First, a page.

Bullying is in the news all the time lately, but how often do you see it linked to ADHD? Dr. Michele Borba knows a lot about the connection between ADHD and bullying. We spoke with her recently and are thrilled to pass along this important information to you.
Edge: Seems like most parents of ADHD kids hear their child called a bully at one time or another. From the child’s perspective it can seem like every time they make a mistake, someone cries “bully.” What is bullying?
Borba: Everything isn’t bullying. The biggest problem we have right now with all of the awareness and discussion about bullying (which is good) is that no one is on the same page on the definition of bullying (which is a problem).
Edge: Do you have a good definition of bullying to share with our readers?
Borba: I like the definition of bullying offered by Olweus Bullying Prevention Program:
- Bullying is intentional, negative behavior. It is not an accident.
- Bullying is usually repeated. It becomes a pattern of behavior repeated over time.
- Bullying involves a power imbalance in play. The bully is picking on a person who has less power than him or herself. This can mean bigger in status, power in self, or size that pre
Edge: So where does teasing fit in?
Borba: Bullying is different from teasing. Every kid in the world gets teased, but the teaser usually can speak up and stop the teasing. Teasing can be friendly or unfriendly and generally is amongst two kids on an equal level.
Furthermore, there are 5 types of bullying and different types of bullying happen at different ages:
- Physical bullying – slamming, kicking, punishing, pinching behaviors,
- Emotional cruelty – girls do this best but boys are also guilty. This is also considered relational aggression. It’s the gossip and ridicule behind the scenes. Isolation, lies, rumors are some other examples of this type of bullying.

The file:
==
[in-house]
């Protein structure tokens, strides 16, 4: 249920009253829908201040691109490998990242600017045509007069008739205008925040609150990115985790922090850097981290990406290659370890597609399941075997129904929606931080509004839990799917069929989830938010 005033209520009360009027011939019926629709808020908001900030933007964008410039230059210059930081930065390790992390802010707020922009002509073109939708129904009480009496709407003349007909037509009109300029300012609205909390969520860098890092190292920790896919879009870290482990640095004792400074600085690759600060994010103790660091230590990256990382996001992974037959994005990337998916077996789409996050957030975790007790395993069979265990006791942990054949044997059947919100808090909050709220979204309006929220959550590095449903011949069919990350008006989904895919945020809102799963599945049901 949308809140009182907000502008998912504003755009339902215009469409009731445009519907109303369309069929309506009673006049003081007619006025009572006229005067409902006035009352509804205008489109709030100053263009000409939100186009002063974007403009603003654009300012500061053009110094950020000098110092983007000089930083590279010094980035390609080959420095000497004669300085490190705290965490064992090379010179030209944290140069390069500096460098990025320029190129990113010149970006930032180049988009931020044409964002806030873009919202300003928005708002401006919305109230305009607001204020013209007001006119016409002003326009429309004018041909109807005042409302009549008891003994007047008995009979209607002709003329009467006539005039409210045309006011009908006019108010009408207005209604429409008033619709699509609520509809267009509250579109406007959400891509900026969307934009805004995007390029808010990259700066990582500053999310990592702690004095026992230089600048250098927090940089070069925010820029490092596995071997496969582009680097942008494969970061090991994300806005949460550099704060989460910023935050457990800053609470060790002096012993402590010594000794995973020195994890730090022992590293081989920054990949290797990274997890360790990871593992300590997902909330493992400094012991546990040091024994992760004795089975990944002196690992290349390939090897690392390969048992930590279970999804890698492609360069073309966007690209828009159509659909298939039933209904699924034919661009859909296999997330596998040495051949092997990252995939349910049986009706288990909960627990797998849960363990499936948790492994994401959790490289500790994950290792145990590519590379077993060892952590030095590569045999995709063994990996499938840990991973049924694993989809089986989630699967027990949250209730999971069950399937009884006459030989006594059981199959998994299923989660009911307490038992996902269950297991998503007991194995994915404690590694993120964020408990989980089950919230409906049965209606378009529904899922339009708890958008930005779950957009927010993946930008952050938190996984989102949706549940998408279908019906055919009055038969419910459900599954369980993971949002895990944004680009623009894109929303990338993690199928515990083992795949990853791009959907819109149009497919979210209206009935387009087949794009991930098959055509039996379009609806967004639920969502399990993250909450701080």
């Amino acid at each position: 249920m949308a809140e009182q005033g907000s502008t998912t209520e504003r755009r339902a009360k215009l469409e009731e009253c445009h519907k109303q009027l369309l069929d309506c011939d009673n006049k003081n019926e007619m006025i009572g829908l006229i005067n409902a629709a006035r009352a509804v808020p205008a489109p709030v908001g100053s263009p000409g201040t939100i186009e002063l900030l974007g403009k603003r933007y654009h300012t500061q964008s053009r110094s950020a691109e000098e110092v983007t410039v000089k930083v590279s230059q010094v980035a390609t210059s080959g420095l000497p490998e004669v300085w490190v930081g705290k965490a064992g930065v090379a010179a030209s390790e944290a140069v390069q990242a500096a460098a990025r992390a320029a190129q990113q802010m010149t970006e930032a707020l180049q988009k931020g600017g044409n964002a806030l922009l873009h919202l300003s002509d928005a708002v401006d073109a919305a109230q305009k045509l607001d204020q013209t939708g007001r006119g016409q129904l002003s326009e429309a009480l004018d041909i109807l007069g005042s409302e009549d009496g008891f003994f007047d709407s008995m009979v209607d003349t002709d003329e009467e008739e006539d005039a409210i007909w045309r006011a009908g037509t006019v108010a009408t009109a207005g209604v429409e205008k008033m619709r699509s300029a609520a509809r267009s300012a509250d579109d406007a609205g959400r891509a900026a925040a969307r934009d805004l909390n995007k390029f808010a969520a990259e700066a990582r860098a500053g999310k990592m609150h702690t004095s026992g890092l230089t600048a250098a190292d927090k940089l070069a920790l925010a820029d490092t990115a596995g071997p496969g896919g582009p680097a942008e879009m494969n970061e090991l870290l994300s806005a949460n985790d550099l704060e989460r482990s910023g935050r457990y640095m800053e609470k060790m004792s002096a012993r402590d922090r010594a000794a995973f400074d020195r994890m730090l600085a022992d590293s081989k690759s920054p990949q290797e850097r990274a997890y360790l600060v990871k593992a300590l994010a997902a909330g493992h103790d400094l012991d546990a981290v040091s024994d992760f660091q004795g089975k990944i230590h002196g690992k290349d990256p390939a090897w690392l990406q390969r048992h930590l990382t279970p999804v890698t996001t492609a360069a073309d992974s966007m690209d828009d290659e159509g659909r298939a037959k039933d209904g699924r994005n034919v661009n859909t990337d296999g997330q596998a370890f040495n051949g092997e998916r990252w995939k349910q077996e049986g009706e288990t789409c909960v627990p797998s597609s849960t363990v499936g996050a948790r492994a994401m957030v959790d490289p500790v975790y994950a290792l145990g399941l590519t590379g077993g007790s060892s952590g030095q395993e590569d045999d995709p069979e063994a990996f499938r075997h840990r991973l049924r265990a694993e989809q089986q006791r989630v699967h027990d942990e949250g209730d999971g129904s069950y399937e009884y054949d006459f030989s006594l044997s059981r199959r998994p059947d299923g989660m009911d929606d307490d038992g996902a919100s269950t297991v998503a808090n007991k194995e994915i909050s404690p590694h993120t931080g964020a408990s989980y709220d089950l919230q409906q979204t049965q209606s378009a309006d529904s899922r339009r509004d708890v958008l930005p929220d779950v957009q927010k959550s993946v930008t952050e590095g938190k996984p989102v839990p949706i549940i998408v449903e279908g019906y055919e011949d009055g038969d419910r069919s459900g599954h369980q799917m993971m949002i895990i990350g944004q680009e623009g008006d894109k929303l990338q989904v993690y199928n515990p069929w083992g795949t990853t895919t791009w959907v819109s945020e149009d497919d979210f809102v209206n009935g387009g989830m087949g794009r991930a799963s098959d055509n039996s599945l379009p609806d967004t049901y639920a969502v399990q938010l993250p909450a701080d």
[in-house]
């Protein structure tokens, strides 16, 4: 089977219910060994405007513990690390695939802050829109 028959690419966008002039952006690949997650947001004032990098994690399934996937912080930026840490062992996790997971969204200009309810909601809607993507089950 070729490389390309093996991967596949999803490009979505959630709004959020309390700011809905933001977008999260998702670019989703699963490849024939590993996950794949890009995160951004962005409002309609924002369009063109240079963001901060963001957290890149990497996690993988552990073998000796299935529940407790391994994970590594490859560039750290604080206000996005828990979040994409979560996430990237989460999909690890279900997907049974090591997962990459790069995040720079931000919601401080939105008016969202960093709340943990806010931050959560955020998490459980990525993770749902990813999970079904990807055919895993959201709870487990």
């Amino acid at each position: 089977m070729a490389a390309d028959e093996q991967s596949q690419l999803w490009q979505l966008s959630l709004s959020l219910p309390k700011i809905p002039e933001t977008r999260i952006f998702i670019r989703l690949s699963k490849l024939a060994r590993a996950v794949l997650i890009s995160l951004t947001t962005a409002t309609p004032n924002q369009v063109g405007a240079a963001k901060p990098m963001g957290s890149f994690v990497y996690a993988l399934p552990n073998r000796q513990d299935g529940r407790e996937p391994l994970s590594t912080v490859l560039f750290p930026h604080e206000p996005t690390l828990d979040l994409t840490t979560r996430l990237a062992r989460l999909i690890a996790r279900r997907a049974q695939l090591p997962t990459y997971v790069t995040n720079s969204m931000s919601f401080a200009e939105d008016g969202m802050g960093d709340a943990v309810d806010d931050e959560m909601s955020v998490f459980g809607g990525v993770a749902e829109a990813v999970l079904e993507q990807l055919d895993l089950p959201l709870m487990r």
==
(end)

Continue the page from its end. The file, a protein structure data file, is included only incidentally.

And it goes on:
- Verbal – including name calling. Interestingly enough, most bullying starts verbally and grows if not nipped in the bud.
- Sexual harassment – starting at younger and younger ages. It’s not unheard of for elementary-aged girls to report behavior that is sexual harassment.
- Electronic or cyber bullying – any electronic means be it text, email on a website. Obviously this is the newest type of bullying that gets the most attention.
Edge: Why do some children get bullied more than others?
Borba: There is no one reason why a child is a bully or a victim. Yet we know that certain dynamics know makes a child more vulnerable. Children tend to be picked on for their differences. If fact, when I do focus groups with kids and ask who is someone usually bullied, they say, “someone who is different.” Being too quiet or a good student (gifted kids) or having acne or being a different race, having a speech impediment or having ADHD are a few of the differences that get picked up on and targeted. After all, everyone is different in some way or another. Even the most popular student leaders can be bullied.
Also, victims can also become bullies. Research indicates that 13% of the time, victims will become bullies when the social scene changes.
Next Week: ADHD, bullying and what to do about it.
Dr. Michele Borba is a former classroom teacher who has worked in regular education as well as with children with learning, physical, behavioral and emotional disabilities, and in a private practice for troubled youth. She earned her Doctorate in Educational Psychology and Counseling from the University of San Francisco, an M.A. in Learning Disabilities and B.A. from the University of Santa Clara, and a Life Teaching Credential from San Jose State University. Michele is the “go-to” expert on parenting, bullying prevention, education and child/teen issues for numerous news organizations including the NBC Today Show and Dr. Drew’s Lifechangers. We are all fortunate that she has devoted more than 30 years of her life to developing a framework to strengthen children’s character and build moral school climates. Read more about here.